Self-driving cars are closer than ever to becoming a reality. Once the stuff of science fiction, autonomous vehicles are now big business, with companies from both the automotive and tech sectors throwing their hats into the ring. But less glamorously, it's also the stuff of legislation, with state and local governments deciding the limits to which this technology will be accessible.

And now a rather symbolic package of proposed bills illustrates the promise and potential profits that the autonomous car industry will be bringing...and sooner, rather than later.

Michigan is the historic home of America's automotive industry, with its largest city, Detroit, headquartering some of the biggest names in vehicles. And the biggest of these big names -- General Motors (GM) - Get Report , Fiat Chrysler (FCAU) - Get Report , and Ford (F) - Get Report (also referred to as the "Big Three") -- are among the top names exploring the self-driving car space.

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These savvy companies are quickly establishing alliances with technology-based companies to speed up the development of autonomous vehicles. In January, General Motors announced a $500 million partnership with the Lyft ride-sharing service to work on testing the technology, also purchasing self-driving car startup Cruise Automation for more than $1 billion along the way.

Fiat Chrysler is combining forces with tech powerhouse Alphabet's (GOOGL) - Get ReportGoogle to build a fleet of 100 self-driving minivans.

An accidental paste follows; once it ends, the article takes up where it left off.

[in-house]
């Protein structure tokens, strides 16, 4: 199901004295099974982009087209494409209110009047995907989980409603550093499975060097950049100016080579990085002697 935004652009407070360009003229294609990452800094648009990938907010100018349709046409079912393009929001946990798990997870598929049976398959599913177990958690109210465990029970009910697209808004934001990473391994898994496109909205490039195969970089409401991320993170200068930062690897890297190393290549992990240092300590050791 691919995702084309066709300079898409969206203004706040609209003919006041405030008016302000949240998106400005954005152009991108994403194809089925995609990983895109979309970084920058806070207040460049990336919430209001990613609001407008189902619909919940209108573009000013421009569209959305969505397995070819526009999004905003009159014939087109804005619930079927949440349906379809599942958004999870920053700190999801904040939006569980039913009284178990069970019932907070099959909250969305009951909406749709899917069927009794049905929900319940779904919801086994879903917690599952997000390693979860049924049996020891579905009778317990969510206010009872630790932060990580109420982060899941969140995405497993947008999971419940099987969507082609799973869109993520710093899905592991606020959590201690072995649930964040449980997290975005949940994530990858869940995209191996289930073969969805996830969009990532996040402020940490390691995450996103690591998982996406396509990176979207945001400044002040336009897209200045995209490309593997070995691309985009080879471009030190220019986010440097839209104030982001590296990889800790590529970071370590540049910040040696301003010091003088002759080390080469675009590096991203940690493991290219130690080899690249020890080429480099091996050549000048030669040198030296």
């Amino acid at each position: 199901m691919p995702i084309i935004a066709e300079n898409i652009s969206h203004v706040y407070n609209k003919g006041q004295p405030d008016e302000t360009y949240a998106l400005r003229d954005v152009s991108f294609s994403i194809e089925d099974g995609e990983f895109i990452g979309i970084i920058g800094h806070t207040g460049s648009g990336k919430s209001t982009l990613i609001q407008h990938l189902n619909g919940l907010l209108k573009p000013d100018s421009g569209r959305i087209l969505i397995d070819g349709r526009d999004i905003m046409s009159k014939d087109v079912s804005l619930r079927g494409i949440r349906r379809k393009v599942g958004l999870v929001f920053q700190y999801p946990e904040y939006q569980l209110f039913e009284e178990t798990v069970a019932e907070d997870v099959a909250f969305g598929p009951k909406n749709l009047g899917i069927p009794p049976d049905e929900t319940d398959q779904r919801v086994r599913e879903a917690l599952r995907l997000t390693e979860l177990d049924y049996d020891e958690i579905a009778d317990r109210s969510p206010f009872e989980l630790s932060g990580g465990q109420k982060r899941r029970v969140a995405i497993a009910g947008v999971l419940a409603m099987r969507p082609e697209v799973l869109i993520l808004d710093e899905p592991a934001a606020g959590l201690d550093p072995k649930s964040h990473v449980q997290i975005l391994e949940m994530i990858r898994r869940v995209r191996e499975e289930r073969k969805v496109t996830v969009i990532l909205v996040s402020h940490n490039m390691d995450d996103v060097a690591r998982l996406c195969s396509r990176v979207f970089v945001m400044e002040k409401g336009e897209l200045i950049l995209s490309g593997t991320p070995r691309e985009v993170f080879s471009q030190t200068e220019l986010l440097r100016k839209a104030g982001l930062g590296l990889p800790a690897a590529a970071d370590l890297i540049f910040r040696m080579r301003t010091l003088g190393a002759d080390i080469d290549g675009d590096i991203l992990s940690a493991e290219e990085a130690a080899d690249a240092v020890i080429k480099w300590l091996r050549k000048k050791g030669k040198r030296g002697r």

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And Ford is currently testing its fleet of 30 autonomous Fusion Hybrid vehicles.

And now, in Michigan, a bipartisan team of lawmakers has introduced a package of bills that would go beyond the state's current allowance for testing self-driving vehicles. One of the surest ways for investors to make money is to tap into accelerating trends and the autonomous vehicle industry fits the bill.

Currently, the state is one of seven in the U.S. that have laws pertaining to companies testing self-driving vehicles. But the newly proposed bills would open the technology up to a more important audience: the consumer. Under these proposals, fully autonomous cars would soon become "street legal" on public roads -- without any human control whatsoever. The bills would also allow the public sale of these hands-free vehicles. And the Detroit Three, as well as other carmakers, would be allowed to operate on-demand networks of autonomous vehicles (this is where ride-sharing service partnerships will come in handy and be profitable).

Michigan is positioning itself at the front of the race for autonomous vehicles. And while "sexy" manufacturers such as Tesla Motors (TSLA) - Get Report grab headlines, the classic car companies are lining up as well.

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With strategic partnerships, long histories of manufacturing vehicles, and now the potential for friendly legislation, these are the companies that stand to net the biggest shares of the autonomous vehicle market. And with self-driving cars rolling their way onto public streets within the next few years, investors won't have a long time to wait for some massive profits.


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This article is commentary by an independent contributor. At the time of publication, the author held no positions in the stocks mentioned.